The Cook's Thesaurus has bailed me out more times than I can count. It's been there for me when it was too late to call my mom to find out how she'd fix whatever mess I just made. It helped me get through the year when anything containing eggs gave my older son hives, and the year when dairy, wheat, and corn products made my younger son throw up. It has saved me countless trips to the grocery store and salvaged more than a few batches of muffins.

If you haven't used it before, check it out -- and bookmark it!

The Cook's Thesaurus

Tuesday, November 17, 2009

Playdate Special: Ricotta and Butternut Squash Pie with Turkey Bacon Chips

Our adorable Juju, the black cat, was not to be found early on that cold morning of Friday, November the 13th. Yes, that could be the beginning of a laughable mystery short story. Or better, just the gloomy start of an eventful time before a lunch playdate. I spent more than half an hour looking for our capricious feline, instead of using those precious moments on the mental preparation of our lunch, cleaning the house and developing even more my original recipe.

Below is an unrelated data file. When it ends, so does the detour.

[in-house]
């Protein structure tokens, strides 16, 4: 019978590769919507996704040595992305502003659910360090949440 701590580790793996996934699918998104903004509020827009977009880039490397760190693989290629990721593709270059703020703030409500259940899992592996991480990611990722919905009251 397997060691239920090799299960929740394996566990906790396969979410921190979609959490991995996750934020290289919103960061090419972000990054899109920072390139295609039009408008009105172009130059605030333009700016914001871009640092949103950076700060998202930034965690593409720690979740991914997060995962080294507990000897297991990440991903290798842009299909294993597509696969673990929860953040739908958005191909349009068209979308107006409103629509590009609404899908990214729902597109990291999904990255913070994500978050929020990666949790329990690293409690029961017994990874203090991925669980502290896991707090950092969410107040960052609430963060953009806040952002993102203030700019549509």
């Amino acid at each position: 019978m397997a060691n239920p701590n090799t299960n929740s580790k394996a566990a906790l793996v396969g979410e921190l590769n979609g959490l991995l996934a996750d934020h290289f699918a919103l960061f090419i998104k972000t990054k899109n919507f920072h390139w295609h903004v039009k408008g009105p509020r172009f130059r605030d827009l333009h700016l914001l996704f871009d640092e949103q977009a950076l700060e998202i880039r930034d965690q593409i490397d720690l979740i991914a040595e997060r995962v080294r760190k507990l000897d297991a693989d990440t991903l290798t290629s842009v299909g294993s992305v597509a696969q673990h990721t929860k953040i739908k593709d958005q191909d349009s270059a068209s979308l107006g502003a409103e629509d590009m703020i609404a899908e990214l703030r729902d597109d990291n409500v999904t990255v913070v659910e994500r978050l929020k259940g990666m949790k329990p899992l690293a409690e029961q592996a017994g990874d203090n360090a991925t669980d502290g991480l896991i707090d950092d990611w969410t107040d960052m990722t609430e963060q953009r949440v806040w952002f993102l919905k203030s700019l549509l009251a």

The house was uncommonly (more) messed up than ever. Plumbers were working outside, fixing irrigation pipes. No water for two hours. I thought that the food would overshadow that ongoing chaos. I prepared the filling for the quiche and also our unforgettable dessert on the night before. I just needed to do the crust and test a good recipe of polenta, which would be served as an appetizer for the main dish. That "just" was an irony.

The whole playdate was running smoothly. Some graffiti on the walls and on a side table were entertaining enough. My older son had hidden some Crayola with clothes, and on that morning he decided to share them with his dearest friends while I was trying to figure what the heck was going on with the quiche in the oven. In the meantime, broccoli was burnt at the Le Creuset and polenta got too cold in the fridge, and the clock was just running so fast! Things were not looking good at all.

But...The result was, after all, remarkable. Although kids mostly declined to eat the beautiful pie filling, just trying to get as much crust as they could grab, the flavor was extremely elegant. Homemade polenta was also great, even not being grilled, as it should be. But dessert called myself back to the senses. A friend brought a pomegranate that was added to my persimmon apple emulsion to accompany the pumpkin pudding at the last minute. But that is a story for the next posting, before Thanksgiving, of course.